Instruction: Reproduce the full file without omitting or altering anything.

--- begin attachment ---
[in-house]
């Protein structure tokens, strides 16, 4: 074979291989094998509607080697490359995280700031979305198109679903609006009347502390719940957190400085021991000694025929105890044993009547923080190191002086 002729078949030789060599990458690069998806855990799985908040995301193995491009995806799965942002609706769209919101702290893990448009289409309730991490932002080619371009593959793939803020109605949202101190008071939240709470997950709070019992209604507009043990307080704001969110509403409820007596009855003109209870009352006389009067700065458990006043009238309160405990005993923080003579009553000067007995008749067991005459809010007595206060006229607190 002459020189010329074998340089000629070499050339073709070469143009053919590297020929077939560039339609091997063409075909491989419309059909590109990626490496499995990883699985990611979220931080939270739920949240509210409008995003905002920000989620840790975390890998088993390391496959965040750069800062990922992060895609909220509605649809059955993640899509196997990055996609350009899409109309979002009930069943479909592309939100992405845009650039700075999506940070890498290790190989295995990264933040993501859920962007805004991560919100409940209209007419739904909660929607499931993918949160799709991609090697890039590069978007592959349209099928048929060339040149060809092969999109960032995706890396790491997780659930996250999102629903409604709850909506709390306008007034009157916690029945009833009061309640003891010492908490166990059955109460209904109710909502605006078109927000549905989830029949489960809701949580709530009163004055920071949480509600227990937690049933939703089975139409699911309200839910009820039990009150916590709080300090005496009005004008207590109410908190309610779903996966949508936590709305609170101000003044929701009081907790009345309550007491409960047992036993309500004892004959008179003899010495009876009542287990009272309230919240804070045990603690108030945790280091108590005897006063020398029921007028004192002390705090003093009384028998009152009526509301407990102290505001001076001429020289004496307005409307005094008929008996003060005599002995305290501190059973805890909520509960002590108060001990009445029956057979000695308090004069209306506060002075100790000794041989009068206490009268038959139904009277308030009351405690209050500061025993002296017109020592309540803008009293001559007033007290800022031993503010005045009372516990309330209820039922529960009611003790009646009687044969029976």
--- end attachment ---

[in-house]
């Protein structure tokens, strides 16, 4: 074979291989094998509607080697490359995280700031979305198109679903609006009347502390719940957190400085021991000694025929105890044993009547923080190191002086 002729078949030789060599990458690069998806855990799985908040995301193995491009995806799965942002609706769209919101702290893990448009289409309730991490932002080619371009593959793939803020109605949202101190008071939240709470997950709070019992209604507009043990307080704001969110509403409820007596009855003109209870009352006389009067700065458990006043009238309160405990005993923080003579009553000067007995008749067991005459809010007595206060006229607190 002459020189010329074998340089000629070499050339073709070469143009053919590297020929077939560039339609091997063409075909491989419309059909590109990626490496499995990883699985990611979220931080939270739920949240509210409008995003905002920000989620840790975390890998088993390391496959965040750069800062990922992060895609909220509605649809059955993640899509196997990055996609350009899409109309979002009930069943479909592309939100992405845009650039700075999506940070890498290790190989295995990264933040993501859920962007805004991560919100409940209209007419739904909660929607499931993918949160799709991609090697890039590069978007592959349209099928048929060339040149060809092969999109960032995706890396790491997780659930996250999102629903409604709850909506709390306008007034009157916690029945009833009061309640003891010492908490166990059955109460209904109710909502605006078109927000549905989830029949489960809701949580709530009163004055920071949480509600227990937690049933939703089975139409699911309200839910009820039990009150916590709080300090005496009005004008207590109410908190309610779903996966949508936590709305609170101000003044929701009081907790009345309550007491409960047992036993309500004892004959008179003899010495009876009542287990009272309230919240804070045990603690108030945790280091108590005897006063020398029921007028004192002390705090003093009384028998009152009526509301407990102290505001001076001429020289004496307005409307005094008929008996003060005599002995305290501190059973805890909520509960002590108060001990009445029956057979000695308090004069209306506060002075100790000794041989009068206490009268038959139904009277308030009351405690209050500061025993002296017109020592309540803008009293001559007033007290800022031993503010005045009372516990309330209820039922529960009611003790009646009687044969029976």